Blackgrass germination rates this season are high enough for growers to get good control of this troublesome weed as it emerges in the coming months.
Crop scientists group Adas says blackgrass seed dormancy rates are “moderate” this season, giving growers the opportunity to control this weed with cultivations and herbicides.
A low-dormancy rate and so high-germination rate offers the best chance for growers to control the weed, while when dormancy is high and germination low, weed control is more difficult.
See also: Cover crops can help defeat blackgrass
Adas weed specialist Sarah Cook says blackgrass is not coming up as quickly as last year, but there should still be a good chance of control, especially if drilling is delayed and blackgrass is allowed to germinate and is then killed off.
“There should be ample opportunities for stale seed-beds and spraying off emerged plants prior to drilling, particularly where drilling is delayed,” Dr Cook says.
“There should be ample opportunities for stale seed-beds and spraying off emerged plants prior to drilling, particularly where drilling is delayed.”
Sarah Cook, Adas weed specialist
She advises delaying drilling where blackgrass is bad to allow time for control, and if it is really serious then growers should move to spring cropping to give maximum time to control the weed.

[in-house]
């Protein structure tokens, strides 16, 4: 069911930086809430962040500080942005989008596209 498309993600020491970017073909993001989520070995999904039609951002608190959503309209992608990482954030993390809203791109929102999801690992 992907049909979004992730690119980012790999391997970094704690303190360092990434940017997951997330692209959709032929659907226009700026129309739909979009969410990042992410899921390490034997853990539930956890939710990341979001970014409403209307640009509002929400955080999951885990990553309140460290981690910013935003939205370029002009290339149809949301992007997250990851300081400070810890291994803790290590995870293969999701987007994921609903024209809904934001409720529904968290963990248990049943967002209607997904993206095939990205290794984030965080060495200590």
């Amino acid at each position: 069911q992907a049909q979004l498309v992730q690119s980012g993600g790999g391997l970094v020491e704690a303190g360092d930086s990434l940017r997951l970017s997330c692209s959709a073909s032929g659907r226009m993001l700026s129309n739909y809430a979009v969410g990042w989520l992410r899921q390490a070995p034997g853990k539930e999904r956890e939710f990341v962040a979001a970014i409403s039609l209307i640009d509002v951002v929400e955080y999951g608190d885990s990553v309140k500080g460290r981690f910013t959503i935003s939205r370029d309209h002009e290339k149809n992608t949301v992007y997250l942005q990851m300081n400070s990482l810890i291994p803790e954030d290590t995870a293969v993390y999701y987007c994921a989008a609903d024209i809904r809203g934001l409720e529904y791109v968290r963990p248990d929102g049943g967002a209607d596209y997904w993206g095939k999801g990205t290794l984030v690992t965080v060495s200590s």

Dr Cook adds that a little patience may be required this season waiting for blackgrass to germinate due to the moderate dormancy this season.
The past two years have given contrasting conditions with 2013 showing low dormancy and therefore good opportunities for control, while 2012 was a year of high dormancy and more difficult control.
Blackgrass dormancy is linked to temperatures in late June and early July with hot weather giving seed of very low dormancy and high germination while cool temperatures give seed of high dormancy and low germination.
The survey this season was based on 68 samples collected by Adas, growers and agronomists, and the testing was funded by agrichemicals group BASF.